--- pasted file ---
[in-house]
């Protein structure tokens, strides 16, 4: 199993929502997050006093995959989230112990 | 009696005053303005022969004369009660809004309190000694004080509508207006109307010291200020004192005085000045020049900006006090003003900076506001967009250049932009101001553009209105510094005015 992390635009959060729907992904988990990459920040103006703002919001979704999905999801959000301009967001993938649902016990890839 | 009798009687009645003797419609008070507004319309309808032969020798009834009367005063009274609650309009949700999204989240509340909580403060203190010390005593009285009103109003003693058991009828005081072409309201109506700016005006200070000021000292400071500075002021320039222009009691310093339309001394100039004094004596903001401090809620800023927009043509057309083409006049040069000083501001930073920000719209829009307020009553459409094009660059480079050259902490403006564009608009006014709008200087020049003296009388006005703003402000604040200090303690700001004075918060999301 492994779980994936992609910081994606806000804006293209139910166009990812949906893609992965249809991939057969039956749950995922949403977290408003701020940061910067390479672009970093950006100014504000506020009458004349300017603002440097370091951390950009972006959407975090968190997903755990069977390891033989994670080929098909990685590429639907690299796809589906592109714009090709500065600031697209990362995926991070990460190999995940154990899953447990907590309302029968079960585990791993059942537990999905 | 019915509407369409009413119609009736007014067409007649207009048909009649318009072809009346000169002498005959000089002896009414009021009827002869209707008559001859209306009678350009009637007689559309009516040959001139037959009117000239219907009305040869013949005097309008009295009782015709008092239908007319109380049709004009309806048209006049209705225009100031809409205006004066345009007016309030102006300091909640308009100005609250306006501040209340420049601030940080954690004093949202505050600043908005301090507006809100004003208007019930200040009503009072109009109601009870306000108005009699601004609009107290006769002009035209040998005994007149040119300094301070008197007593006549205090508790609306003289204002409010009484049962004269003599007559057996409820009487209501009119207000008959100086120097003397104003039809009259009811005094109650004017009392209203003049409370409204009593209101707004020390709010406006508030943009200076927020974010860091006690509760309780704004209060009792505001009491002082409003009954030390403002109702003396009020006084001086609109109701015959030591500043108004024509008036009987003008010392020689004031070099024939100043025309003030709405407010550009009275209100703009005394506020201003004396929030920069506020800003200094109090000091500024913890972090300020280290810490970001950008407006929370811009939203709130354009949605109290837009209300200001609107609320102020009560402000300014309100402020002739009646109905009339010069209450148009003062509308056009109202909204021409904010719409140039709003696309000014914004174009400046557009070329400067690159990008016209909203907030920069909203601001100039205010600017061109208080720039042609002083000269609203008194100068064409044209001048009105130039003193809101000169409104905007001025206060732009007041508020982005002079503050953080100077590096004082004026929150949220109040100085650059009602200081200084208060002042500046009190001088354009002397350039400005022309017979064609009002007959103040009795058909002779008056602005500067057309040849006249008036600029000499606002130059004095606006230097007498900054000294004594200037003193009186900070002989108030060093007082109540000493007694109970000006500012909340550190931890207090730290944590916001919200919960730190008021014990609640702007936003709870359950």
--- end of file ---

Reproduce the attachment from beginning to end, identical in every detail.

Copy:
[in-house]
């Protein structure tokens, strides 16, 4: 199993929502997050006093995959989230112990 | 009696005053303005022969004369009660809004309190000694004080509508207006109307010291200020004192005085000045020049900006006090003003900076506001967009250049932009101001553009209105510094005015 992390635009959060729907992904988990990459920040103006703002919001979704999905999801959000301009967001993938649902016990890839 | 009798009687009645003797419609008070507004319309309808032969020798009834009367005063009274609650309009949700999204989240509340909580403060203190010390005593009285009103109003003693058991009828005081072409309201109506700016005006200070000021000292400071500075002021320039222009009691310093339309001394100039004094004596903001401090809620800023927009043509057309083409006049040069000083501001930073920000719209829009307020009553459409094009660059480079050259902490403006564009608009006014709008200087020049003296009388006005703003402000604040200090303690700001004075918060999301 492994779980994936992609910081994606806000804006293209139910166009990812949906893609992965249809991939057969039956749950995922949403977290408003701020940061910067390479672009970093950006100014504000506020009458004349300017603002440097370091951390950009972006959407975090968190997903755990069977390891033989994670080929098909990685590429639907690299796809589906592109714009090709500065600031697209990362995926991070990460190999995940154990899953447990907590309302029968079960585990791993059942537990999905 | 019915509407369409009413119609009736007014067409007649207009048909009649318009072809009346000169002498005959000089002896009414009021009827002869209707008559001859209306009678350009009637007689559309009516040959001139037959009117000239219907009305040869013949005097309008009295009782015709008092239908007319109380049709004009309806048209006049209705225009100031809409205006004066345009007016309030102006300091909640308009100005609250306006501040209340420049601030940080954690004093949202505050600043908005301090507006809100004003208007019930200040009503009072109009109601009870306000108005009699601004609009107290006769002009035209040998005994007149040119300094301070008197007593006549205090508790609306003289204002409010009484049962004269003599007559057996409820009487209501009119207000008959100086120097003397104003039809009259009811005094109650004017009392209203003049409370409204009593209101707004020390709010406006508030943009200076927020974010860091006690509760309780704004209060009792505001009491002082409003009954030390403002109702003396009020006084001086609109109701015959030591500043108004024509008036009987003008010392020689004031070099024939100043025309003030709405407010550009009275209100703009005394506020201003004396929030920069506020800003200094109090000091500024913890972090300020280290810490970001950008407006929370811009939203709130354009949605109290837009209300200001609107609320102020009560402000300014309100402020002739009646109905009339010069209450148009003062509308056009109202909204021409904010719409140039709003696309000014914004174009400046557009070329400067690159990008016209909203907030920069909203601001100039205010600017061109208080720039042609002083000269609203008194100068064409044209001048009105130039003193809101000169409104905007001025206060732009007041508020982005002079503050953080100077590096004082004026929150949220109040100085650059009602200081200084208060002042500046009190001088354009002397350039400005022309017979064609009002007959103040009795058909002779008056602005500067057309040849006249008036600029000499606002130059004095606006230097007498900054000294004594200037003193009186900070002989108030060093007082109540000493007694109970000006500012909340550190931890207090730290944590916001919200919960730190008021014990609640702007936003709870359950």